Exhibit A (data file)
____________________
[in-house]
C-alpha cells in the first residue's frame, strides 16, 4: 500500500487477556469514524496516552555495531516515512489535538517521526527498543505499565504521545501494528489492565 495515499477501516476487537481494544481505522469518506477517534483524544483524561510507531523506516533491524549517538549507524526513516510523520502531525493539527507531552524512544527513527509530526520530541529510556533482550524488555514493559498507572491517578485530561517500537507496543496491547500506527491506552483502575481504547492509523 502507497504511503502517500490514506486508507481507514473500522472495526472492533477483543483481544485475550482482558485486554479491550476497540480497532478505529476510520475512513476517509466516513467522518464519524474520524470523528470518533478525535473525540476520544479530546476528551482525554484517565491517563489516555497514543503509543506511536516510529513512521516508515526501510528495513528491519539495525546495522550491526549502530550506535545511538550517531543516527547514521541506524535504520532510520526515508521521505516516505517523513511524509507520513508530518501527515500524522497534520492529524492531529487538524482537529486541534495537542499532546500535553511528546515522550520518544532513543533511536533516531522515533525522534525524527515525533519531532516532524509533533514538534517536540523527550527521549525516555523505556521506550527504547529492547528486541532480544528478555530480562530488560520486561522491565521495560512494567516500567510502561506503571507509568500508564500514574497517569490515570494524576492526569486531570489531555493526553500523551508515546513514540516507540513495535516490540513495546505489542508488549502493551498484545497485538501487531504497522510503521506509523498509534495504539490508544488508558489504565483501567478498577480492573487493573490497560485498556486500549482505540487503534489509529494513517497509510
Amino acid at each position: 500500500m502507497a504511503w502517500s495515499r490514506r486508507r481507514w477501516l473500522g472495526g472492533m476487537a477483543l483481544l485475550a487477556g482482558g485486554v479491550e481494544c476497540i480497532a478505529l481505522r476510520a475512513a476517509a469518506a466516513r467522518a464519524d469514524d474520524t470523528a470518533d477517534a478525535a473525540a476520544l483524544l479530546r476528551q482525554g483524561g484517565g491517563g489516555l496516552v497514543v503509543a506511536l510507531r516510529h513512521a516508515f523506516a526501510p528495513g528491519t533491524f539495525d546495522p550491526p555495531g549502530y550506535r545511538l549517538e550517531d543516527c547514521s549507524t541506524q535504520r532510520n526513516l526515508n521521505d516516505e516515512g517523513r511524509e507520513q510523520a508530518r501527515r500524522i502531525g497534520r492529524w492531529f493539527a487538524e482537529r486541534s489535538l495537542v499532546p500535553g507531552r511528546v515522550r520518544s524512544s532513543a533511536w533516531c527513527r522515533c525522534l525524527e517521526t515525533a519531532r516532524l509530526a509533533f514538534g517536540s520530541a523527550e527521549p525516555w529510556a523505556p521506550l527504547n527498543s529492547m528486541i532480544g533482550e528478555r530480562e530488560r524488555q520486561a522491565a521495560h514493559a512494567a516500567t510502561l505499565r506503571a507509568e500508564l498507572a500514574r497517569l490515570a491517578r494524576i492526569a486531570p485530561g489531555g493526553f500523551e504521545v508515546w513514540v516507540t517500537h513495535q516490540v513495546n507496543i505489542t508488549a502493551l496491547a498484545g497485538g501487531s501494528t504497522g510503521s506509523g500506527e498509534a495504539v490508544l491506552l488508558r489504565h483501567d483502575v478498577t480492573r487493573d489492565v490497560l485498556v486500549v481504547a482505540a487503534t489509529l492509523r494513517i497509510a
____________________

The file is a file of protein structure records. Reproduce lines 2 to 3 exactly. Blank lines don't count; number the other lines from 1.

C-alpha cells in the first residue's frame, strides 16, 4: 500500500487477556469514524496516552555495531516515512489535538517521526527498543505499565504521545501494528489492565 495515499477501516476487537481494544481505522469518506477517534483524544483524561510507531523506516533491524549517538549507524526513516510523520502531525493539527507531552524512544527513527509530526520530541529510556533482550524488555514493559498507572491517578485530561517500537507496543496491547500506527491506552483502575481504547492509523 502507497504511503502517500490514506486508507481507514473500522472495526472492533477483543483481544485475550482482558485486554479491550476497540480497532478505529476510520475512513476517509466516513467522518464519524474520524470523528470518533478525535473525540476520544479530546476528551482525554484517565491517563489516555497514543503509543506511536516510529513512521516508515526501510528495513528491519539495525546495522550491526549502530550506535545511538550517531543516527547514521541506524535504520532510520526515508521521505516516505517523513511524509507520513508530518501527515500524522497534520492529524492531529487538524482537529486541534495537542499532546500535553511528546515522550520518544532513543533511536533516531522515533525522534525524527515525533519531532516532524509533533514538534517536540523527550527521549525516555523505556521506550527504547529492547528486541532480544528478555530480562530488560520486561522491565521495560512494567516500567510502561506503571507509568500508564500514574497517569490515570494524576492526569486531570489531555493526553500523551508515546513514540516507540513495535516490540513495546505489542508488549502493551498484545497485538501487531504497522510503521506509523498509534495504539490508544488508558489504565483501567478498577480492573487493573490497560485498556486500549482505540487503534489509529494513517497509510
Amino acid at each position: 500500500m502507497a504511503w502517500s495515499r490514506r486508507r481507514w477501516l473500522g472495526g472492533m476487537a477483543l483481544l485475550a487477556g482482558g485486554v479491550e481494544c476497540i480497532a478505529l481505522r476510520a475512513a476517509a469518506a466516513r467522518a464519524d469514524d474520524t470523528a470518533d477517534a478525535a473525540a476520544l483524544l479530546r476528551q482525554g483524561g484517565g491517563g489516555l496516552v497514543v503509543a506511536l510507531r516510529h513512521a516508515f523506516a526501510p528495513g528491519t533491524f539495525d546495522p550491526p555495531g549502530y550506535r545511538l549517538e550517531d543516527c547514521s549507524t541506524q535504520r532510520n526513516l526515508n521521505d516516505e516515512g517523513r511524509e507520513q510523520a508530518r501527515r500524522i502531525g497534520r492529524w492531529f493539527a487538524e482537529r486541534s489535538l495537542v499532546p500535553g507531552r511528546v515522550r520518544s524512544s532513543a533511536w533516531c527513527r522515533c525522534l525524527e517521526t515525533a519531532r516532524l509530526a509533533f514538534g517536540s520530541a523527550e527521549p525516555w529510556a523505556p521506550l527504547n527498543s529492547m528486541i532480544g533482550e528478555r530480562e530488560r524488555q520486561a522491565a521495560h514493559a512494567a516500567t510502561l505499565r506503571a507509568e500508564l498507572a500514574r497517569l490515570a491517578r494524576i492526569a486531570p485530561g489531555g493526553f500523551e504521545v508515546w513514540v516507540t517500537h513495535q516490540v513495546n507496543i505489542t508488549a502493551l496491547a498484545g497485538g501487531s501494528t504497522g510503521s506509523g500506527e498509534a495504539v490508544l491506552l488508558r489504565h483501567d483502575v478498577t480492573r487493573d489492565v490497560l485498556v486500549v481504547a482505540a487503534t489509529l492509523r494513517i497509510a